World & U.S. News

The Big Business of College Football

The 2023 season of college football will be upon us soon and fans will be in for some distinct changes this year. Most specifically conference realignment and the enormous television money driving it. Those of us from the east have likely grown up fans of the Atlantic Coast Conference (ACC), the Southeastern Conference (SEC), the Big East or other regional favorite that you either attended or lived nearby.

The same could be said for the Midwest and the Big 10 conference, and the Pac 12 Conference representing those on the west coast. Well, that all has changed. I’ll give you three guesses why. Spoiler alert- college football, like most industries in America, is ruled by money.

It’s been a game of musical chairs and can be tough for the average fan to keep up with. It’s been happening in drips and droves for many years, but the tectonic shift happened last year when Texas and Oklahoma left what in the old days was known as the Southwestern Conference or Big 12 currently, to head for greener football pastures in the prolific SEC. That set the dominos in motion.

Specifically the PAC 12.

The self-proclaimed “Conference of Champions,” has been dealt the death kneel. The four remaining colleges, California, Stanford, Oregon State, and Washington State are all scrambling for new homes.

A few decades ago TV money built what was known as the Power 5 conferences allowing college football to essentially bankroll the remainder of men’s and women’s sports. What comes around goes around. That which was created by TV money has been destroyed by it as well.

According to Amy Perko, CEO of the college sports reform group the Knight Commission, “Conference realignment is driven by this continual chase of revenue. The winners, at least in the media, are being defined as the conferences that bring in the most revenue.”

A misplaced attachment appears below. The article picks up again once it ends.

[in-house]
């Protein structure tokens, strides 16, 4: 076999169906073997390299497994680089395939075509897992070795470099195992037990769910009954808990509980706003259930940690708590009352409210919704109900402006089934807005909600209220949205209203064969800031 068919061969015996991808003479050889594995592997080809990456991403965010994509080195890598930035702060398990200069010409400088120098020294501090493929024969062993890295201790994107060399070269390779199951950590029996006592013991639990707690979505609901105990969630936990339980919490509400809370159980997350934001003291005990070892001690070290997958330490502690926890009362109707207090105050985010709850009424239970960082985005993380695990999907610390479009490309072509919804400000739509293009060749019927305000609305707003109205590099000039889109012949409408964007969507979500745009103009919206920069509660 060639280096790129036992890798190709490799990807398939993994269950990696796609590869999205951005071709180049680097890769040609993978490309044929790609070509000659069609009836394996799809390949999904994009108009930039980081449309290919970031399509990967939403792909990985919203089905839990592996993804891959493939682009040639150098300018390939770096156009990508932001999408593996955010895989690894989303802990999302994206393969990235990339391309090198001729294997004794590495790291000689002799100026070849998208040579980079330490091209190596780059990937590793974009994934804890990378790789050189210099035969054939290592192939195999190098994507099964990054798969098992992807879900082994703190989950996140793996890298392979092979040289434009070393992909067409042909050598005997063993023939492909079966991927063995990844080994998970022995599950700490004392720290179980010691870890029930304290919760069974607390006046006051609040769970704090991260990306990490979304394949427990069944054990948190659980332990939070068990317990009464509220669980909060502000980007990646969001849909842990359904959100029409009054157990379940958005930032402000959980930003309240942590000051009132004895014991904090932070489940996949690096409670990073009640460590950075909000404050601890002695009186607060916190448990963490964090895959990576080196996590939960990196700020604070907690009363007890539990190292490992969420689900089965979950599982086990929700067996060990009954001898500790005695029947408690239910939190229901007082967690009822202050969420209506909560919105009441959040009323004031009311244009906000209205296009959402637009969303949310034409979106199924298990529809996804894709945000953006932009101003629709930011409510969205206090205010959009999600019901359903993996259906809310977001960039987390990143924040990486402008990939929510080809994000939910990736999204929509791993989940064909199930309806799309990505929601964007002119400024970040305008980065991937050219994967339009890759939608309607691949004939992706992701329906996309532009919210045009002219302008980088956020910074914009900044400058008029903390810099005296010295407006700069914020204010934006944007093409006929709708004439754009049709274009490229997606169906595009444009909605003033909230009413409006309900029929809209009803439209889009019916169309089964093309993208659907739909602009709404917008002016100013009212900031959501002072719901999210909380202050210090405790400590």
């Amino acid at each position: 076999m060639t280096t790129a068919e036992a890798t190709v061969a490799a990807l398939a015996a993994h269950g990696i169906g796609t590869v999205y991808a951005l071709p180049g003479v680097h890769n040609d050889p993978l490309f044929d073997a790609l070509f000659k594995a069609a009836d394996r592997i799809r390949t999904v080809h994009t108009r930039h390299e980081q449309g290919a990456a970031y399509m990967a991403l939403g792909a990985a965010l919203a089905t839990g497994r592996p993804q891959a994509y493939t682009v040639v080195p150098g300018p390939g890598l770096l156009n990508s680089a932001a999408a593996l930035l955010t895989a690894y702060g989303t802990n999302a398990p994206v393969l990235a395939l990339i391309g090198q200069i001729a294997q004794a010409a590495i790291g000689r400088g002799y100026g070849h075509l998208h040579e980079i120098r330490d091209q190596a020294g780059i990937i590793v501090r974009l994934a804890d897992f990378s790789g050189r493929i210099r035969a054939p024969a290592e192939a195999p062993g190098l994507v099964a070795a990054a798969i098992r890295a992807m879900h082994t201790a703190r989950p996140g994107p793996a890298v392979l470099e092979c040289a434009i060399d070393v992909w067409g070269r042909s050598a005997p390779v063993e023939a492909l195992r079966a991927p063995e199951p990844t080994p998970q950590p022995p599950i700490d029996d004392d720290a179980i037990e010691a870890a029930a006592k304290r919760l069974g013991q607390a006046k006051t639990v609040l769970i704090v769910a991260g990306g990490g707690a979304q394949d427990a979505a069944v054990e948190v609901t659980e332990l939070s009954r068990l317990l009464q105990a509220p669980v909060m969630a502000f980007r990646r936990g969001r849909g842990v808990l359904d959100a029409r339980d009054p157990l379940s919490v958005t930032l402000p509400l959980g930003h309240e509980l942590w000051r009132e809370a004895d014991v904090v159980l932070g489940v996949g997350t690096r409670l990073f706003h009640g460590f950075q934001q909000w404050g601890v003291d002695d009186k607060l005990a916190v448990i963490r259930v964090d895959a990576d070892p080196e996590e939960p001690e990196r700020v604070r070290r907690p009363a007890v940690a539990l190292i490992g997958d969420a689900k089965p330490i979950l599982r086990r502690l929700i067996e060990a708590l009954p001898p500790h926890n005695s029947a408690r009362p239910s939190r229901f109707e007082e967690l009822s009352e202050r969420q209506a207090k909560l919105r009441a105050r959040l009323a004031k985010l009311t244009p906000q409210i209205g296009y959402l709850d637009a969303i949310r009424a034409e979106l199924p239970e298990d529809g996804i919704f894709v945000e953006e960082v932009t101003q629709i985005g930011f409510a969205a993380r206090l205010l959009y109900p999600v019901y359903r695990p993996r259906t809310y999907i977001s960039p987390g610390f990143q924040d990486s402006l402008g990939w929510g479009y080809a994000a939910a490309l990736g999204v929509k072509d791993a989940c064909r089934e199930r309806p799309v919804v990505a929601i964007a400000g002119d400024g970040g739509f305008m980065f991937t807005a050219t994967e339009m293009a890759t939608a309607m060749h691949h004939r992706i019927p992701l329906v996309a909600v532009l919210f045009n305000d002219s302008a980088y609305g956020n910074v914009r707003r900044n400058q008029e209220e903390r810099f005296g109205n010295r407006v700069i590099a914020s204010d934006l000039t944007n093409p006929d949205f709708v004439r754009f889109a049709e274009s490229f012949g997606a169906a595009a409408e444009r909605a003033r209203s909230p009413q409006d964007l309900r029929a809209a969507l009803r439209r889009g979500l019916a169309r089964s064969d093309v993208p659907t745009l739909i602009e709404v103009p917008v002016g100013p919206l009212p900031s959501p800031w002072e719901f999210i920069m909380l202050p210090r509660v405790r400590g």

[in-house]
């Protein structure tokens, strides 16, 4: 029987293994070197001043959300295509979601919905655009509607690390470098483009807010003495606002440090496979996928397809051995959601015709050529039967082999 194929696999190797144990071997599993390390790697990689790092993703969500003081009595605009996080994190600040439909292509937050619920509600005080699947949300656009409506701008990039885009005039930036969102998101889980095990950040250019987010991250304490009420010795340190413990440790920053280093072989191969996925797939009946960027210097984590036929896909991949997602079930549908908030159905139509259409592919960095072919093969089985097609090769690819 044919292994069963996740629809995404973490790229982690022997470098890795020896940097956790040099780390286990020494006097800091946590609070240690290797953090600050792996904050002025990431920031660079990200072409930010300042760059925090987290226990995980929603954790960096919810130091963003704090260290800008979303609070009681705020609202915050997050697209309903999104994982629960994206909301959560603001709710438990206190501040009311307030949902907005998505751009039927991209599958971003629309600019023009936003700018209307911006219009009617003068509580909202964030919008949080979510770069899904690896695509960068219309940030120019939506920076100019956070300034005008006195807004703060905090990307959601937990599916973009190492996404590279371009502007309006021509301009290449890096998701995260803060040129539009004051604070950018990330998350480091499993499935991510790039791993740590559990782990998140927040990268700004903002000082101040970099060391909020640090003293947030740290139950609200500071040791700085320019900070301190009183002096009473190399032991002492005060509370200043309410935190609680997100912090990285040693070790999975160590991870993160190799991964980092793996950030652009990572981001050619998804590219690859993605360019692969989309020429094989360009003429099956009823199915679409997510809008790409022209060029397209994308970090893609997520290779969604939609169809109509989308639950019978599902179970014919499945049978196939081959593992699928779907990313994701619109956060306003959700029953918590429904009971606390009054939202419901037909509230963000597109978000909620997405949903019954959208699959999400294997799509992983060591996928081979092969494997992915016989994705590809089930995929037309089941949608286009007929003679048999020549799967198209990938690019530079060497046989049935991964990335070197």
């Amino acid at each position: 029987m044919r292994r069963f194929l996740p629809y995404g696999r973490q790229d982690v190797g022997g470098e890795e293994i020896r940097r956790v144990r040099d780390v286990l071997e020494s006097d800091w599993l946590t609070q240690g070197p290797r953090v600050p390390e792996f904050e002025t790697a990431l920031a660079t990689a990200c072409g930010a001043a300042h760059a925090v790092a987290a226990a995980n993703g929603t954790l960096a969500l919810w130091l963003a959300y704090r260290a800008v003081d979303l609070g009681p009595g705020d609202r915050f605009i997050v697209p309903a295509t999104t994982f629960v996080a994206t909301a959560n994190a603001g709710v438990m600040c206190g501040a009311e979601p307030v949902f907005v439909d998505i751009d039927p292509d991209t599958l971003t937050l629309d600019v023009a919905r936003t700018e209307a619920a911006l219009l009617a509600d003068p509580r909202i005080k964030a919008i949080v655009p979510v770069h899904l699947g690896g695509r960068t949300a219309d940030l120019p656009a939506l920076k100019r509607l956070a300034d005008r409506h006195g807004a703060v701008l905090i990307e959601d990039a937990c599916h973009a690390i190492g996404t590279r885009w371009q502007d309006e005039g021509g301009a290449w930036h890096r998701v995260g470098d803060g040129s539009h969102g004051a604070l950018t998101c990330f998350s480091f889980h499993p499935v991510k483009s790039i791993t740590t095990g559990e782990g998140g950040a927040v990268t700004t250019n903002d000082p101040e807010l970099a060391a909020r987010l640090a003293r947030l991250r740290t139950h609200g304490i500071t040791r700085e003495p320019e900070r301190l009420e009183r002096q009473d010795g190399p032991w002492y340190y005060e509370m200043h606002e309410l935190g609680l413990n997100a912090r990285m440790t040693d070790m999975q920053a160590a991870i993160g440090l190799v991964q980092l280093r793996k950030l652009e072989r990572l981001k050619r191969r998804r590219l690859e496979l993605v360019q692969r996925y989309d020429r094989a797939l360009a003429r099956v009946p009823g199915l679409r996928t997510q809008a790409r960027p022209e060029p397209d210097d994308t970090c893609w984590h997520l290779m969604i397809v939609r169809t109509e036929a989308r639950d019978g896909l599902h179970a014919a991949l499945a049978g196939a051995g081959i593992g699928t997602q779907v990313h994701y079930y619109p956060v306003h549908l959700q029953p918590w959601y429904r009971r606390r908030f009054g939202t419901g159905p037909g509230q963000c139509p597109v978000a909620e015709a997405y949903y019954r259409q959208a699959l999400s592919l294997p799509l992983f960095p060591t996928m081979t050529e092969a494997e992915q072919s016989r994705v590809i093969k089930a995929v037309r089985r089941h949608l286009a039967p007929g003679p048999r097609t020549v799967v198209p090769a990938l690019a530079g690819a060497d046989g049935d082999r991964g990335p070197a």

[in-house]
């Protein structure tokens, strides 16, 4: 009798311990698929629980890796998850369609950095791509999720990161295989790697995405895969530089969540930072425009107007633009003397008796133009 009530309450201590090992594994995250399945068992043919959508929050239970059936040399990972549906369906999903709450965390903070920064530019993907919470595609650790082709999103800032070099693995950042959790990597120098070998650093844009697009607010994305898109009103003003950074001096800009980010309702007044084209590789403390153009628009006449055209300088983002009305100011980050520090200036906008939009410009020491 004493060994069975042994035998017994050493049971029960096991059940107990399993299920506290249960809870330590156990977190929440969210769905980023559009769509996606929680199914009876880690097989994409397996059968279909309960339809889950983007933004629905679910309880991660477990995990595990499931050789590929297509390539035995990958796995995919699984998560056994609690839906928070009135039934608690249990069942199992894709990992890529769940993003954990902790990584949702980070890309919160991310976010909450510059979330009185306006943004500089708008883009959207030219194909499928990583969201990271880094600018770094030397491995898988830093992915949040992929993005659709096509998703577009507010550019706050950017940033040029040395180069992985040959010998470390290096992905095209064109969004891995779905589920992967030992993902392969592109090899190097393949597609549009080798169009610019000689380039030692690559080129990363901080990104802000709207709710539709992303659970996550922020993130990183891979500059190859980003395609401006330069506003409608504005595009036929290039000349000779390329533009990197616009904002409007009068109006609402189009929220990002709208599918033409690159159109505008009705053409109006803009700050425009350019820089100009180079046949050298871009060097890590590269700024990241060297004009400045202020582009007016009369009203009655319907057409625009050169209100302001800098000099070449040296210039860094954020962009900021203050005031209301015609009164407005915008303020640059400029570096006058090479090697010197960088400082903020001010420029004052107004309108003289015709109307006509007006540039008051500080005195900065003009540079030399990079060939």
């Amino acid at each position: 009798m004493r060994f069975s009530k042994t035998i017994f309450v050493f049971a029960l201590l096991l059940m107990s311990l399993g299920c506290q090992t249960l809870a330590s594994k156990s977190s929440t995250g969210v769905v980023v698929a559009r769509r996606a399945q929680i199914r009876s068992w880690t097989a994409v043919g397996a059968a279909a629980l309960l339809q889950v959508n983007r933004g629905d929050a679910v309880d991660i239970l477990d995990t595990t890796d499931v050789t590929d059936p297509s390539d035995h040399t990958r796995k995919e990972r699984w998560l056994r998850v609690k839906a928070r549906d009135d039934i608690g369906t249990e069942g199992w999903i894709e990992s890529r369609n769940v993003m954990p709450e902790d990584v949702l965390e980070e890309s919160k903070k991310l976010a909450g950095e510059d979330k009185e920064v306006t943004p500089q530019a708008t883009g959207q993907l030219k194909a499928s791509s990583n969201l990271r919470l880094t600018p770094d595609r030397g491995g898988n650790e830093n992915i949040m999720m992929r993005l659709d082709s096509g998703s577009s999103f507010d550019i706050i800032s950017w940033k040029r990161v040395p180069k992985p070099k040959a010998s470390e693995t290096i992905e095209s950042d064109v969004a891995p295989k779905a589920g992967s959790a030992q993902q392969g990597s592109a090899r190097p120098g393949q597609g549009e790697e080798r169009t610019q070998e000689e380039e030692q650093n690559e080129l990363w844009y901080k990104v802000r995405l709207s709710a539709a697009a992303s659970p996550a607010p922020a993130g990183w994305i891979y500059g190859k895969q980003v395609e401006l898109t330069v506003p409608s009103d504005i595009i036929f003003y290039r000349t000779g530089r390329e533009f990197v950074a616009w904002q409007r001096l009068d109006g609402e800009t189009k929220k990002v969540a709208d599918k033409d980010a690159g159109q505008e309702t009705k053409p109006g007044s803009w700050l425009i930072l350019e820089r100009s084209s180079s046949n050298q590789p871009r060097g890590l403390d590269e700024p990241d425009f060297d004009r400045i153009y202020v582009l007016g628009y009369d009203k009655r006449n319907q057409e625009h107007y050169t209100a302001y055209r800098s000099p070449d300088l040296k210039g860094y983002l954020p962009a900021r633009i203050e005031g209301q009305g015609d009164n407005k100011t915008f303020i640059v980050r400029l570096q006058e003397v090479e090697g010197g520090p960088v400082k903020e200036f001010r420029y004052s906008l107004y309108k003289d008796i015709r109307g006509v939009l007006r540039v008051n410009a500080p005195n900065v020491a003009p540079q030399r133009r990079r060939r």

Let’s take a look at the breakdown of how much money the major conferences are receiving.


The league’s 20-year top-tier deal with ESPN runs through 2036. It pays about $240 million annually, meaning each of the 14 schools gets about $17 million.

Big Ten

The league is in the middle of a six-year, $2.64 billion deal with Fox and ESPN that expires in 2023 and currently makes it the lead dog in annual TV revenue, with each of the 14 schools receiving about $31.4 million. Not too shabby.

Big 12

The league is in the midst of a 13-year deal with ESPN and Fox that ends in 2025, and reports earlier this year said the networks were not interested in early renegotiations. That is one of the reasons Oklahoma and Texas are leaving the league. The current deal pays the 10-school league about $200 million annually.


ESPN will be the exclusive home of SEC football and men’s basketball starting in 2024. The 10-year contract is worth more than $300 million annually for the league. Under that new ESPN deal, the 14 member schools would be expected to receive about $40 million a year solely from the league’s TV deal.

If you’re a college sports fan of any kind and of any sport, you must realize that bigtime football is footing the bill for everything. Yes, the fencing team at Penn and the women’s water polo team at Stanford all exist because of men’s football. A few select programs at a few elite schools have drawn pity and funding from alumni to keep them in the game and relevant. But those are the exception.

To be honest, like Anheuser-Busch doesn’t care about its beer drinkers, network broadcasters don’t really care about college football, they care about the money that the sport garners. They would air pillow fighting contests prime time if it were more popular than Alabama football. While Fox, ESPN and CBS have worked to consolidate power and pick off name brands at a discount, the future they have set up should improve the number of quality games.

TV doesn’t care about Washington State … and now it doesn’t have to care about Washington State. The Pac 12 programs it does care about, USC, UCLA, Oregon and Washington, are headed for the Big Ten.

The one thing you rarely hear is the affect it will have on the student-athletes themselves. Imagine the young sophomore coed who has two midterms this week and has to travel from Los Angeles to College Park, MD on a Tuesday night for a conference volleyball game. That’s not going to be a lot of fun. The college students of course have no say in the matter and will trudge through somehow.

The benefits of youth I guess.

Instead of a pat on the back the student-athletes are being blamed for tearing down the current system, which of course college sports officials themselves are killing. The NCAA and Power 5 conferences have continued their lobbying efforts to control name, image, and likeness (NIL), minimize athlete compensation, and hinder any future athlete collective bargaining effort.

The age old question of how long it would take TV money to destroy college football was surmised by Washington State head coach Jake Dickert, “Maybe we’re here.”


World & U.S. News